Let’s make one thing perfectly clear: We are not accusing the Baltimore Ravens of cheating. There is absolutely zero evidence suggesting the Ravens are guilty of any wrongdoing.

That said, there are some videos on the Ravens’ team website that might raise some eyebrows, particularly among New England Patriots fans.

As you surely know by now, the Patriots are being investigated by the NFL for inappropriately videotaping the Cincinnati Bengals’ sideline last week in Cleveland — a violation the Patriots have admitted. The franchise claimed a “Do Your Job” film crew member acted out of ignorance rather than with nefarious intent, but the Patriots nonetheless are in some hot water. And, once again, a videotape containing footage of an opponent’s sideline is at the center of a controversy.

That brings us to the Ravens and their “360 Replay” video series.

First noted by Twitter user WWII Felger, the Ravens use the replays to offer dynamic views of the gameday experience at M&T Bank Stadium, including certain plays. Moreover, some of the replays offer views from behind the visiting team’s sideline, and the angles are comparable to what the Patriots’ film crew shot in Cleveland.

(You can click here to watch the replay that’s caused some commotion on Twitter.)

(And you can click here to view all of the “360 Replay” videos available on the Ravens’ website .)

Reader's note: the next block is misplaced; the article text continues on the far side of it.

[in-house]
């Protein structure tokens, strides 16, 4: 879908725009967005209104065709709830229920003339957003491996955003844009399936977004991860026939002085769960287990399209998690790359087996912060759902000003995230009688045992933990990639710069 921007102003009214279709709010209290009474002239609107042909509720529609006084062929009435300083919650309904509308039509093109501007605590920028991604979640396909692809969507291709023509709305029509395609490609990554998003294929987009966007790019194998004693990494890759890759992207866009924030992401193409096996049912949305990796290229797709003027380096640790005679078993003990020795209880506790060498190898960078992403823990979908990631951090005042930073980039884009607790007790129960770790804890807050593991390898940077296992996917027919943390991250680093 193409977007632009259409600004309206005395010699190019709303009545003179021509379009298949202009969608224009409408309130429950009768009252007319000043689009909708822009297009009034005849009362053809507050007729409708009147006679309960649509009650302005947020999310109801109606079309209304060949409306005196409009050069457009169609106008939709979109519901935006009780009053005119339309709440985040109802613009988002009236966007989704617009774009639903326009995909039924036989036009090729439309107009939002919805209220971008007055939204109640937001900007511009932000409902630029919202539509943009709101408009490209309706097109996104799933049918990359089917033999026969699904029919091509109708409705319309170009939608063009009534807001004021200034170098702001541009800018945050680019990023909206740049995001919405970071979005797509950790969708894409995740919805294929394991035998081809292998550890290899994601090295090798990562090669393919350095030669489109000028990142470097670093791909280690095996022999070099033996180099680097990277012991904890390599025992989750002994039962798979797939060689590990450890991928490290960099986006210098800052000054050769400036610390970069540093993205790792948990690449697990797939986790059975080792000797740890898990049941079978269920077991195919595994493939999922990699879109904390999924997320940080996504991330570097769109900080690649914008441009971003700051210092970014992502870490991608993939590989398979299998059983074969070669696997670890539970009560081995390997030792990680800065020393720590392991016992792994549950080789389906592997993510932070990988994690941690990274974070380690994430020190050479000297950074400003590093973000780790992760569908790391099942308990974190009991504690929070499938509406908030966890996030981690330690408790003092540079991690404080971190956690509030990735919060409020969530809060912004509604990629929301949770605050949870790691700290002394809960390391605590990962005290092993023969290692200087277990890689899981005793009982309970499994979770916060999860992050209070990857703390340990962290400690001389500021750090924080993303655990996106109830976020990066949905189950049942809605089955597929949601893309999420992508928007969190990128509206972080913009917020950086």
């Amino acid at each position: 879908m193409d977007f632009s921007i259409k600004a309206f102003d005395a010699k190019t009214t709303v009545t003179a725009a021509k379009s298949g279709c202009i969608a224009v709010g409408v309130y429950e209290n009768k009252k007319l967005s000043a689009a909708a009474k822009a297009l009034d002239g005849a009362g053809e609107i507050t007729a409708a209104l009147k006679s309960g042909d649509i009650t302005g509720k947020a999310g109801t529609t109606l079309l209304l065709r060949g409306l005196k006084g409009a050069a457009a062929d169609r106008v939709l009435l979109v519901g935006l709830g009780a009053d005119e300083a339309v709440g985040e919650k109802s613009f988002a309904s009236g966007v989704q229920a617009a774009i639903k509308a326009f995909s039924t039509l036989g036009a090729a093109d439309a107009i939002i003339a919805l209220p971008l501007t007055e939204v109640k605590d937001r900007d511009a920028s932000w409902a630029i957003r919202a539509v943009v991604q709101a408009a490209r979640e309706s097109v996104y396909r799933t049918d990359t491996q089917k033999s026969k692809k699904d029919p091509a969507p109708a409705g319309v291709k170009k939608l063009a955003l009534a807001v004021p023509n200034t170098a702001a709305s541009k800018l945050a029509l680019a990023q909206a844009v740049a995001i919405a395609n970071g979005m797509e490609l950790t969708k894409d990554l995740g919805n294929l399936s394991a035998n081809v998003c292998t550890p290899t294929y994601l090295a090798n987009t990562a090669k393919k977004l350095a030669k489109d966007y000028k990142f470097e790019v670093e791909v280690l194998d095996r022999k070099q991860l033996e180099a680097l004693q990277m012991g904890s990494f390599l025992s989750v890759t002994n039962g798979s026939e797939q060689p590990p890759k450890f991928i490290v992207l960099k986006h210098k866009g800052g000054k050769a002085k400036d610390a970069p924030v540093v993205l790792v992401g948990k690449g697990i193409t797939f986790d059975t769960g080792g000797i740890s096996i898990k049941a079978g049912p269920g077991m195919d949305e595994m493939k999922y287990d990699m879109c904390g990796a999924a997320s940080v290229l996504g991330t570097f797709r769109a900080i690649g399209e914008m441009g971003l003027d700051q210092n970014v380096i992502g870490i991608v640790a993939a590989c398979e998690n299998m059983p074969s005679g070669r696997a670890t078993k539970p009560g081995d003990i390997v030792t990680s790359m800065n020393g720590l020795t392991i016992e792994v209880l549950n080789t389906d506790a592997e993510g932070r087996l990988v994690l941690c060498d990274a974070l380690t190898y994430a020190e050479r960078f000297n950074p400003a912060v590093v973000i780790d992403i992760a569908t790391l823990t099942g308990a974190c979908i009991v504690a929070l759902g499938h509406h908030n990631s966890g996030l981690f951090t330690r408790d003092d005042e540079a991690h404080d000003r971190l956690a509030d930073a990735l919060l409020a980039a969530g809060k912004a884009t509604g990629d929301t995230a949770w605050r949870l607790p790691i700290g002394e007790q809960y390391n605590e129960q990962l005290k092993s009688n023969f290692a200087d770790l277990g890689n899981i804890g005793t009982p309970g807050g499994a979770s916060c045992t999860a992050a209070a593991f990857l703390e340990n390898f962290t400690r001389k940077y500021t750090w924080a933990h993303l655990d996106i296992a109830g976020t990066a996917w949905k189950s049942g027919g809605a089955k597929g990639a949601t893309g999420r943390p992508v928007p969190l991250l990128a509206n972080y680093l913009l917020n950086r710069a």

Now, it’s worth noting the Ravens haven’t uploaded a “360 Replay” to their website once this season. Instead, all of the new “360” content apparently lives exclusively on YouTube.

However, a majority of the new “360” videos only highlight gameday production, atmosphere, fan experiences and behind-the-scenes looks at Ravens players. For the most part, views of opponents’ sidelines are nowhere to be found.

Take a look:

Is it possible the NFL informed the Ravens their old “360” videos technically violated league rules? Perhaps. Maybe the Ravens realized it on their own and decided to switch up the content strategy. Maybe their production team just found the content generally underwhelming.

Regardless, there is no reason to believe the Ravens used the replays to gain a competitive edge. But that’s not the point.

If the Patriots produced these videos, NFL players, fans and media alike would twist themselves into pretzels to concoct a new “Patriots are cheating” conspiracy theory. You surely would hear something along the lines of, “What if someone has access to a 360-degree replay of an entire game, including the other teams’ sidelines?” People would add it to the overflowing bucket of reasons to hate/question the NFL’s model franchise.

But therein lies the harshest reality of all if you’re a New England fan.

It’s the Patriots’ own faults that they are viewed and scrutinized the way they are around the NFL. When you do what they reportedly did for nearly a decade, you lose the benefit of the doubt. Would it be nice if the same microscope applied to things like the Ravens’ “360” replays? Sure, but the fact is there simply isn’t enough reason to be as skeptical of them or any of the NFL’s other 30 teams.

And, like it or not, the Patriots have nobody to blame but themselves for that.

Thumbnail photo via Rich Barnes/USA TODAY Sports Images